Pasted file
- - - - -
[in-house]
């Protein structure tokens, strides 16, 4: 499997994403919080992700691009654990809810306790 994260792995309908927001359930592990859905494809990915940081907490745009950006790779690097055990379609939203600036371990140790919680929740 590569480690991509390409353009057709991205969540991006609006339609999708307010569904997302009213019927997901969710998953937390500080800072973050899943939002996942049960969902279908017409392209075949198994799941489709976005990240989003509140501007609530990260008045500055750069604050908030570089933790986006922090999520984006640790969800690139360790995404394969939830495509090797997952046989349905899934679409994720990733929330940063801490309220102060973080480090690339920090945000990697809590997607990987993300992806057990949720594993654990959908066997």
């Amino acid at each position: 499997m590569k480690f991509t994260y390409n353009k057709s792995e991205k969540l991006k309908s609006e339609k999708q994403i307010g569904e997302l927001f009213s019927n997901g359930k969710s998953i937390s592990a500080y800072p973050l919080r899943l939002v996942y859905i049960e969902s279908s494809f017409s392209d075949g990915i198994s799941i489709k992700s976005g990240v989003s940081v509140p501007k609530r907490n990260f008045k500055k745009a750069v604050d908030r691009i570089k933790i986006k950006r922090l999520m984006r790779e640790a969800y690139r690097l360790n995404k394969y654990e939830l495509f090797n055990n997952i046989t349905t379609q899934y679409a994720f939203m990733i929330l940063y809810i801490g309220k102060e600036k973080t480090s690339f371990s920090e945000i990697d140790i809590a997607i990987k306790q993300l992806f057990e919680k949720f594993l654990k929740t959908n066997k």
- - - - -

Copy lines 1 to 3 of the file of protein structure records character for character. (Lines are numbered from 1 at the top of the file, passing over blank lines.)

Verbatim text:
[in-house]
């Protein structure tokens, strides 16, 4: 499997994403919080992700691009654990809810306790 994260792995309908927001359930592990859905494809990915940081907490745009950006790779690097055990379609939203600036371990140790919680929740 590569480690991509390409353009057709991205969540991006609006339609999708307010569904997302009213019927997901969710998953937390500080800072973050899943939002996942049960969902279908017409392209075949198994799941489709976005990240989003509140501007609530990260008045500055750069604050908030570089933790986006922090999520984006640790969800690139360790995404394969939830495509090797997952046989349905899934679409994720990733929330940063801490309220102060973080480090690339920090945000990697809590997607990987993300992806057990949720594993654990959908066997």
């Amino acid at each position: 499997m590569k480690f991509t994260y390409n353009k057709s792995e991205k969540l991006k309908s609006e339609k999708q994403i307010g569904e997302l927001f009213s019927n997901g359930k969710s998953i937390s592990a500080y800072p973050l919080r899943l939002v996942y859905i049960e969902s279908s494809f017409s392209d075949g990915i198994s799941i489709k992700s976005g990240v989003s940081v509140p501007k609530r907490n990260f008045k500055k745009a750069v604050d908030r691009i570089k933790i986006k950006r922090l999520m984006r790779e640790a969800y690139r690097l360790n995404k394969y654990e939830l495509f090797n055990n997952i046989t349905t379609q899934y679409a994720f939203m990733i929330l940063y809810i801490g309220k102060e600036k973080t480090s690339f371990s920090e945000i990697d140790i809590a997607i990987k306790q993300l992806f057990e919680k949720f594993l654990k929740t959908n066997k």